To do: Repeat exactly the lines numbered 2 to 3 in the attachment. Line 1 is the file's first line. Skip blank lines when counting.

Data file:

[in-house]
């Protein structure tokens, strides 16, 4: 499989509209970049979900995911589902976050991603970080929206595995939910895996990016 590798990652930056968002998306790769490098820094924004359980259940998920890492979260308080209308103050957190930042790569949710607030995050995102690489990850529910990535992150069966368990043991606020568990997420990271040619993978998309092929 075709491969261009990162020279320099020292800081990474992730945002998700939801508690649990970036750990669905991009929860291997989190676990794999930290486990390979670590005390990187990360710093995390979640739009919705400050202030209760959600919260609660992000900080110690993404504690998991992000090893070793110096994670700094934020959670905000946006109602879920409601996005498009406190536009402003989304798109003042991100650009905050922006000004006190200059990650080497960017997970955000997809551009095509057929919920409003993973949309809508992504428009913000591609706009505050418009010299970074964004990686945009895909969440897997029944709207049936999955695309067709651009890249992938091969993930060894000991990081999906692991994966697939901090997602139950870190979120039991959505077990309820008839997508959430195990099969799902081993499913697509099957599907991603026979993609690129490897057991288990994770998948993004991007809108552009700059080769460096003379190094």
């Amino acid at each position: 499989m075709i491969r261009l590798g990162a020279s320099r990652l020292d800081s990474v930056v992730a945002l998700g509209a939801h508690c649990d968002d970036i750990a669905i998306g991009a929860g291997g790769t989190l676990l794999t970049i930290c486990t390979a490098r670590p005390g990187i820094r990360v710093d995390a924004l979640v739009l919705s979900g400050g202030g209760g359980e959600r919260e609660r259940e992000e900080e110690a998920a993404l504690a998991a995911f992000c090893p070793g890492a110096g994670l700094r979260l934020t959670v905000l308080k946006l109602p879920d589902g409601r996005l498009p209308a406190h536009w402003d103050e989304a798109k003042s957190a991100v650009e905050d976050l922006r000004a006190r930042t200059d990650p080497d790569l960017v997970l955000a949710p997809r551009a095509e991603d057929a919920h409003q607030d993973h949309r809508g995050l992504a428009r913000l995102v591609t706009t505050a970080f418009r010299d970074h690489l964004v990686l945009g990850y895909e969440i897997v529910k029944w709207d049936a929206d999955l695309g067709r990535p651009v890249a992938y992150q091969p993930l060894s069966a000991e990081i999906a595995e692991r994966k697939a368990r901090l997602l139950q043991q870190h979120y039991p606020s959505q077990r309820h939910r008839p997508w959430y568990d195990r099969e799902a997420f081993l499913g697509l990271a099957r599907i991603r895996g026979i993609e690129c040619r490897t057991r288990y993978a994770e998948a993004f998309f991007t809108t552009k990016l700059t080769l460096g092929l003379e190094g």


């Protein structure tokens, strides 16, 4: 499989509209970049979900995911589902976050991603970080929206595995939910895996990016 590798990652930056968002998306790769490098820094924004359980259940998920890492979260308080209308103050957190930042790569949710607030995050995102690489990850529910990535992150069966368990043991606020568990997420990271040619993978998309092929 075709491969261009990162020279320099020292800081990474992730945002998700939801508690649990970036750990669905991009929860291997989190676990794999930290486990390979670590005390990187990360710093995390979640739009919705400050202030209760959600919260609660992000900080110690993404504690998991992000090893070793110096994670700094934020959670905000946006109602879920409601996005498009406190536009402003989304798109003042991100650009905050922006000004006190200059990650080497960017997970955000997809551009095509057929919920409003993973949309809508992504428009913000591609706009505050418009010299970074964004990686945009895909969440897997029944709207049936999955695309067709651009890249992938091969993930060894000991990081999906692991994966697939901090997602139950870190979120039991959505077990309820008839997508959430195990099969799902081993499913697509099957599907991603026979993609690129490897057991288990994770998948993004991007809108552009700059080769460096003379190094």
């Amino acid at each position: 499989m075709i491969r261009l590798g990162a020279s320099r990652l020292d800081s990474v930056v992730a945002l998700g509209a939801h508690c649990d968002d970036i750990a669905i998306g991009a929860g291997g790769t989190l676990l794999t970049i930290c486990t390979a490098r670590p005390g990187i820094r990360v710093d995390a924004l979640v739009l919705s979900g400050g202030g209760g359980e959600r919260e609660r259940e992000e900080e110690a998920a993404l504690a998991a995911f992000c090893p070793g890492a110096g994670l700094r979260l934020t959670v905000l308080k946006l109602p879920d589902g409601r996005l498009p209308a406190h536009w402003d103050e989304a798109k003042s957190a991100v650009e905050d976050l922006r000004a006190r930042t200059d990650p080497d790569l960017v997970l955000a949710p997809r551009a095509e991603d057929a919920h409003q607030d993973h949309r809508g995050l992504a428009r913000l995102v591609t706009t505050a970080f418009r010299d970074h690489l964004v990686l945009g990850y895909e969440i897997v529910k029944w709207d049936a929206d999955l695309g067709r990535p651009v890249a992938y992150q091969p993930l060894s069966a000991e990081i999906a595995e692991r994966k697939a368990r901090l997602l139950q043991q870190h979120y039991p606020s959505q077990r309820h939910r008839p997508w959430y568990d195990r099969e799902a997420f081993l499913g697509l990271a099957r599907i991603r895996g026979i993609e690129c040619r490897t057991r288990y993978a994770e998948a993004f998309f991007t809108t552009k990016l700059t080769l460096g092929l003379e190094g």